Are you afraid of needles, the ubiquitous doctor visit? In most cases, the doctor is more afraid of you. A 2010 Jackson Healthcare Physician Survey revealed the truth where one doctor noted, “I have to view every patient as a potential plaintiff.” The fear of being sued is forcing doctors to practice extremes in defensive medicine that bear extreme costs on Georgia taxpayers and the costs of our health coverage. The ballooning costs of Medicaid alone sent the Georgia General Assembly scrambling for a hospital bed tax worth $300 million dollars earlier this year.
The Patient Injury Act, Senate Bill 141 (SB 141), finds billions in savings to health care costs in Georgia and stands to save taxpayers $1.25 billion dollars a year through medical malpractice reform. The legislation, proposed by State Senator Brandon Beach (R-21) calls for a wholesale conversion from our expensive, broken, adversarial tort system, to a no-fault Patients’ Compensation System that reflects a centuries-old workers’ compensation model.
Here’s how it works under the SB 141 proposal. When a patient is harmed by a physician, he or she files a claim for review by an independent panel of medical experts. If the panel warrants that “avoidable harm” has occurred, the claim is forwarded to a Compensation Board to award compensation. The entire system is funded at the same cost; however, the cost is shouldered by the healthcare providers themselves with no cost to taxpayers. It simply re-allocates the dollars paid by healthcare facilities and medical professionals from insurers to patients in a more efficient manner.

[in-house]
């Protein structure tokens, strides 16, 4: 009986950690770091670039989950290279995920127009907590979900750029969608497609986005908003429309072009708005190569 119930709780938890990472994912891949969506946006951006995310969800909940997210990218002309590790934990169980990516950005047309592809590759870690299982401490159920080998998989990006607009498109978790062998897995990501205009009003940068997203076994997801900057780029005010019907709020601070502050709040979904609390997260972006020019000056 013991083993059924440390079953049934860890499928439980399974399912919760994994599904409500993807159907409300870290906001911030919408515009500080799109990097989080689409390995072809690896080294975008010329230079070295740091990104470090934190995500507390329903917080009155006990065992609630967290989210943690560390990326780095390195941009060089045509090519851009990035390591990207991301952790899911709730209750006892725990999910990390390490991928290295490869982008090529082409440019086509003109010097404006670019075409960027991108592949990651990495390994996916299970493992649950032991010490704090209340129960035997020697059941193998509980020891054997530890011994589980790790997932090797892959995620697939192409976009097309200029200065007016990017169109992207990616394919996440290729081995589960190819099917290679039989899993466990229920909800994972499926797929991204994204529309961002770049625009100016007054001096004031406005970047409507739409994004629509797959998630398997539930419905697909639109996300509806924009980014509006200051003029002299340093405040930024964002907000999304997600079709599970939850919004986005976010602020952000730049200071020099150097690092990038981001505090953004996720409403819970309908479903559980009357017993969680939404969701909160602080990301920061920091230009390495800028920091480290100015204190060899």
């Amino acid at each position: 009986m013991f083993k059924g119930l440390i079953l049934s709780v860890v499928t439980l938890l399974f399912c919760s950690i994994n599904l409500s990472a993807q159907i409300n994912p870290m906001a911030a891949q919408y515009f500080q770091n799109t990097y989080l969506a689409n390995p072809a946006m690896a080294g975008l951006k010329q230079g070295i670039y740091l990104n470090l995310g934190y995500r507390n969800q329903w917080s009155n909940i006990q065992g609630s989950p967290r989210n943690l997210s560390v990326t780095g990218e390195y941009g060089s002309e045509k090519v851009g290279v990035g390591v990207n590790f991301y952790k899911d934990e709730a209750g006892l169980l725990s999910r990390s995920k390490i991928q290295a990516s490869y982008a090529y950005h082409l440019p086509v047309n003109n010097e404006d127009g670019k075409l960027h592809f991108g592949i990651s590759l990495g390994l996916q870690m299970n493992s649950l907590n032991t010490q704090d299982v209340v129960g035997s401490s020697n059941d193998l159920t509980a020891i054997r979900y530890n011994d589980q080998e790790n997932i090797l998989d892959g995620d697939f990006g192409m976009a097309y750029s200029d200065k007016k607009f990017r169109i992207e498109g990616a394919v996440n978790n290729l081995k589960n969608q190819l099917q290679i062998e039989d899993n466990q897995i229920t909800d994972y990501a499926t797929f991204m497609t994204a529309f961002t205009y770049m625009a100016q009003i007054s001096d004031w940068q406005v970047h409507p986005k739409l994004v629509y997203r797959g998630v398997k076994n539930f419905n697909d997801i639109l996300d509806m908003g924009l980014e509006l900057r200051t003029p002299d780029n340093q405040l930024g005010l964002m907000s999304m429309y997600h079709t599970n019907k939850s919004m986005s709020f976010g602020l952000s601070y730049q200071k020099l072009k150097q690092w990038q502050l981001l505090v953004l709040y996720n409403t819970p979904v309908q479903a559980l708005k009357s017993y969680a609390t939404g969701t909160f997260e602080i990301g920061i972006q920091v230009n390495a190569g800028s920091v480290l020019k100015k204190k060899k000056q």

In a study last Fall, Emory University professor Joanna Shepherd Bailey found that trial attorneys rarely take cases where the settlement does not yield $500,000 or more. This means that, for every 1,000 medical claims, only 100 carry sufficient value to engage a lawyer and file the claim. It often takes years for patients to see the payout and, even then, patients typically see 17.5% of the total pie. The rest goes to insurance, administrative, and patient attorney and litigation costs.
What does SB 141 mean for patients and taxpayers? It means fewer unnecessary tests and procedures, greater patient safety, less expensive health insurance for patients and employers, over $1 billion a year in savings to Georgia taxpayers, and more compensation at a faster rate when a patient does suffer harm. It means more medical innovation getting to patients when they need them. The Patient Injury Act is a common-sense approach to reining in out-of-control health care spending with sustainable solutions that are doctor-patient centered and responsibility focused.